The Flag Consideration Panel is inviting people to upload designs for a new flag.
There are more than 2000 in the gallery already.
This one is NZ by Lai James:
Associate Health Minister Peter Dunne has given permission for a teenager in an induced coma to be given medical marijuana.
Nineteen-year-old Alex Renton, from Nelson, is in Wellington Hospital suffering from refractory status epilepticus, which causes him to suffer from repeated seizures.pticus, which causes him to suffer from repeated seizures.
It is not known what is causing them but it is believed his body’s immune system is turning against itself.
Capital and Coast District Health Board applied to the Ministry of Health and Mr Dunne to use Elixinol, a cannabis-based product from the US which had been shown to relieve some forms of epilepsy.
Mr Dunne today said he was approving its use for Mr Renton on compassionate grounds.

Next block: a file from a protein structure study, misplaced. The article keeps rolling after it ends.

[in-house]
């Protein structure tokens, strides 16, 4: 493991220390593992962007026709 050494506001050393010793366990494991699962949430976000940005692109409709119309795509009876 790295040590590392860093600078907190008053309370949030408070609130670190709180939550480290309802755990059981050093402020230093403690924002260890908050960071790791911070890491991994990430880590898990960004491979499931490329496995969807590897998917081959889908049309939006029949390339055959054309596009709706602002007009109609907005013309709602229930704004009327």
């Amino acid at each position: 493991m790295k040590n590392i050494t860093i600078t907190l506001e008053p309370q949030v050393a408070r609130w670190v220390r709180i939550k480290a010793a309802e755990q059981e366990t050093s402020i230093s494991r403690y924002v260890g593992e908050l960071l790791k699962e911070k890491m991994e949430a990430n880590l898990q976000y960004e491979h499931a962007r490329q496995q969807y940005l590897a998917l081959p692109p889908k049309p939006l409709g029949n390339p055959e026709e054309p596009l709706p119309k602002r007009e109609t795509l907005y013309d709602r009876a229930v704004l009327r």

“Despite the absence of clinical evidence supporting the efficacy of [the drug] in patients with Mr Renton’s condition, status epilepticus, my decision relies on the dire circumstances and extreme severity of Mr Renton’s individual case,” Mr Dunne said. . . .
Shouldn’t a decision on medicine be a medical one not a political one?
The government accounts were in surplus for the second time this financial year:
The Government’s $448 million OBEGAL surplus in the 10 months to 30 April – around $1 billion better than the $555 million deficit forecast in the Budget – highlights the inherent volatility in monthly fiscal results, Finance Minister Bill English says.